The year is 1944 and a group of Germany officials and military officers, all of whom are secretly opposed to the Nazi regime, are plotting to assassinate Adolf Hitler.  A group of American and British operatives, led by Captain Evan Blackburn (Sean Patrick Flannery), have been dropped behind enemy lines.  Their mission is to protect the man who has been chosen to lead Germany after Hitler’s death but, after the assassination fails, Blackburn and his men find themselves with a new mission.  Working with a group of Russian soldiers, Blackburn tries to prevent a group of Nazis from fleeing to Argentina with a cache of stolen good.

The plot of Beyond Valkyrie is rooted in fact.  In June of 1944, Hitler was nearly assassinated by a group of high-ranking Germans who hoped to replace him with a more moderate leader.  (Historically, it’s questionable whether the majority of the conspirators were truly anti-Nazi or if they just felt that Hitler was mismanaging the war.)  At the same time, as it became evident that Germany was going to lose the war, many Nazi war criminals did escape to Argentina, where the government of Juan Peron provided them with sanctuary from prosecution.  Some of the most notorious Nazis reinvented themselves as businessmen in both South America and the Middle East.  (Others, like Klaus Barbie and Reinhard Gehlen, offered their services to any government that would accept them.)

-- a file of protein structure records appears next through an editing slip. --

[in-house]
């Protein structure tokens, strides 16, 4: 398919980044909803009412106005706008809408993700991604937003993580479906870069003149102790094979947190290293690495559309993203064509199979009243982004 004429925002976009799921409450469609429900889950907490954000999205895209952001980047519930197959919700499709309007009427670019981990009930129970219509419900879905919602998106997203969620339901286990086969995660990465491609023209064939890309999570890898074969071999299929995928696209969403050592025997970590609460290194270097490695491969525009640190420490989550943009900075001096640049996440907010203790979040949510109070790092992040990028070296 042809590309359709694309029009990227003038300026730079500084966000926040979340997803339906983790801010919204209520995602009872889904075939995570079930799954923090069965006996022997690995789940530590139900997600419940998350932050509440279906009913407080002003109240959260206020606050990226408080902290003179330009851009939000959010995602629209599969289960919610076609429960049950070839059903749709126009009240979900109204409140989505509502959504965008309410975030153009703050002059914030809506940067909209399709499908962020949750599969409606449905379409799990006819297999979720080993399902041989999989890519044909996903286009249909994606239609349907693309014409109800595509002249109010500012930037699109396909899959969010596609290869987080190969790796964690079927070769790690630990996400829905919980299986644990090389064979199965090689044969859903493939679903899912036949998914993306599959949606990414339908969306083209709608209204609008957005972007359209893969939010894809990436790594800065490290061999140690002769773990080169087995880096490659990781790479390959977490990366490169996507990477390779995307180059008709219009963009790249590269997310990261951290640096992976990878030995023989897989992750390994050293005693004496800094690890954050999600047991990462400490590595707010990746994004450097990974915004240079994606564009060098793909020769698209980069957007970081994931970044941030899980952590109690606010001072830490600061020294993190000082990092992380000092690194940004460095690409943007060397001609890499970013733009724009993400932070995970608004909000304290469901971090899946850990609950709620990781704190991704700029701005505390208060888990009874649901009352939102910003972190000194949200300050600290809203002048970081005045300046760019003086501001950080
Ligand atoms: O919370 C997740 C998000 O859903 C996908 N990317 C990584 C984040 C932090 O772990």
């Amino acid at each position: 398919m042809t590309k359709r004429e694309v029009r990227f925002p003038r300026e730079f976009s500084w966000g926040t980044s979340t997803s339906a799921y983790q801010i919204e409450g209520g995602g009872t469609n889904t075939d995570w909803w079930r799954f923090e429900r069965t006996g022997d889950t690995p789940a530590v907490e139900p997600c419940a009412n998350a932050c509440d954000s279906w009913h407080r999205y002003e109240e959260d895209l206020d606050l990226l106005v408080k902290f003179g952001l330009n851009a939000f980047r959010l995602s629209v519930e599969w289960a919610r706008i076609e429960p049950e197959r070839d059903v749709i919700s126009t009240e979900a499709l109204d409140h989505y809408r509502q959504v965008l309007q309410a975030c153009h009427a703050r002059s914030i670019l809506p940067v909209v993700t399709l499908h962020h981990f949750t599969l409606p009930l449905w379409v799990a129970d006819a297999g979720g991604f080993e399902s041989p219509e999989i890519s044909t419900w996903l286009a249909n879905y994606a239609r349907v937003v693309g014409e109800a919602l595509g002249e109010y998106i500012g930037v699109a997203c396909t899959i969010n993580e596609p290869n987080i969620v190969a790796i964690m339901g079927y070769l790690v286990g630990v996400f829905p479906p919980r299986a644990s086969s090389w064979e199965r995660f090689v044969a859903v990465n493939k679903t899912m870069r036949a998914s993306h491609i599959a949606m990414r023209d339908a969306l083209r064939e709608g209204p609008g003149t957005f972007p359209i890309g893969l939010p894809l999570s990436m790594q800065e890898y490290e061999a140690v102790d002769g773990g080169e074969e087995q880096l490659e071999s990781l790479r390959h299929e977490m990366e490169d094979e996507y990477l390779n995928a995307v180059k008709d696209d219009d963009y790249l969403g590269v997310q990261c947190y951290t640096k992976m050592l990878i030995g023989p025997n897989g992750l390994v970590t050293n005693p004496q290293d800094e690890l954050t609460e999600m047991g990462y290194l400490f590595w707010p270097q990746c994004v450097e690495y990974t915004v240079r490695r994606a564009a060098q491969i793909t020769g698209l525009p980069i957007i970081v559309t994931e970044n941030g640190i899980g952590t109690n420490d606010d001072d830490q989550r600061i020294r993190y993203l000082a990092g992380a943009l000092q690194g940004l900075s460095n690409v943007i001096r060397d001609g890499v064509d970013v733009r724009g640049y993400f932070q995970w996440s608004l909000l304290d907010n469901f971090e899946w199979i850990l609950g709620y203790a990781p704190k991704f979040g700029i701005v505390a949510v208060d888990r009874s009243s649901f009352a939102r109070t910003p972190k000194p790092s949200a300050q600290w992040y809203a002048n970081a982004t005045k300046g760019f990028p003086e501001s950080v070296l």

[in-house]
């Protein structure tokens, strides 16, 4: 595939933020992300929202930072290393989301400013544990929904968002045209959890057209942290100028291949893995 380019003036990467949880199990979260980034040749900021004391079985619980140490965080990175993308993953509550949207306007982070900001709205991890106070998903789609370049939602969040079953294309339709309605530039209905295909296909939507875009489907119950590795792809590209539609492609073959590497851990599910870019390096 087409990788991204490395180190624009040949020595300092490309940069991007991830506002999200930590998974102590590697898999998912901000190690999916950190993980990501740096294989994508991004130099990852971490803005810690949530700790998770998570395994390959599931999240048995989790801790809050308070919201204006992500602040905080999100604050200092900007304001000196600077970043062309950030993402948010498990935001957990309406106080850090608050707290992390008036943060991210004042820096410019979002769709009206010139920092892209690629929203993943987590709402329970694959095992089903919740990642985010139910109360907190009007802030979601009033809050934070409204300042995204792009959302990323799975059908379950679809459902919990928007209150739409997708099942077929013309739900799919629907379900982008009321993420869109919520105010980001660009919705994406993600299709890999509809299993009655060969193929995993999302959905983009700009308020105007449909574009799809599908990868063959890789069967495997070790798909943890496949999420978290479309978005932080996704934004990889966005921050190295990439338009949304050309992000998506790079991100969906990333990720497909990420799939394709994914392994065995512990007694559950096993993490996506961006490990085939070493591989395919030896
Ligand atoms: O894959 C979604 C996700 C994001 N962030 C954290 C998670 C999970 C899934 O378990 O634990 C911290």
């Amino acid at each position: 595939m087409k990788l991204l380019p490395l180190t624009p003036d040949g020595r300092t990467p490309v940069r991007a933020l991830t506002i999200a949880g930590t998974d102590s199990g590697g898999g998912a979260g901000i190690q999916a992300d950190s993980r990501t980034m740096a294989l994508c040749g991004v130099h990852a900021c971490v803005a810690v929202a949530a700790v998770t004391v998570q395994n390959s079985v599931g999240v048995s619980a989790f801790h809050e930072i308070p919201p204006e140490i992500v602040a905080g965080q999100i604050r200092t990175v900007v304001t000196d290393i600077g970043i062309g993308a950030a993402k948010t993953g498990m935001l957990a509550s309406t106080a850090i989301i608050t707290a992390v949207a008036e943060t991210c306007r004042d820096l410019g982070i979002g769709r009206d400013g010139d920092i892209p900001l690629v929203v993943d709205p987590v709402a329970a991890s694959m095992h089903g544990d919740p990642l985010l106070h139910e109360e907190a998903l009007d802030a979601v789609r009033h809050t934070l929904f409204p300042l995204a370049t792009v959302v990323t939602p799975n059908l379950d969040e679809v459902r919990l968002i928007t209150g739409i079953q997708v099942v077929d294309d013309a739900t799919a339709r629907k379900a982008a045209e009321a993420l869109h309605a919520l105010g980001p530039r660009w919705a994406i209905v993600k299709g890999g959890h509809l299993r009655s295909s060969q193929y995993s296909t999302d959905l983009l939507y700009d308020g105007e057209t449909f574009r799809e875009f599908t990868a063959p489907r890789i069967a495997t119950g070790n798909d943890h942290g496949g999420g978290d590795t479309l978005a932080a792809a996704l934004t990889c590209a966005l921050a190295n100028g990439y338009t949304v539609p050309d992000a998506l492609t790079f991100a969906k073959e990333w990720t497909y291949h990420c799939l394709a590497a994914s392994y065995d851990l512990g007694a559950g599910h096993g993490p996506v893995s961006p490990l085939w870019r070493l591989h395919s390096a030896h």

The true story is so interesting that it’s unfortunate that Beyond Valkyrie is such a bad movie.  Basically, consider it to be Inglourious Basterds with none of Tarantino’s style or Christoph Waltz’s smiling menace.  Beyond Valkyrie is a war epic on a budget, a very low budget.  Neither the weak script nor the cheap-looking CGI does much to add authenticity to the movie.  There are a few familiar faces in the cast, though none of them are onscreen for long.  Rutger Hauer provides what little dignity Beyond Valkyrie has.  Tom Sizemore looks like he’s still recovering from the weekend.  Stephen Lang picks up his paycheck.  Sean Patrick Flanery does the best he can but he’s stuck with all the worst lines.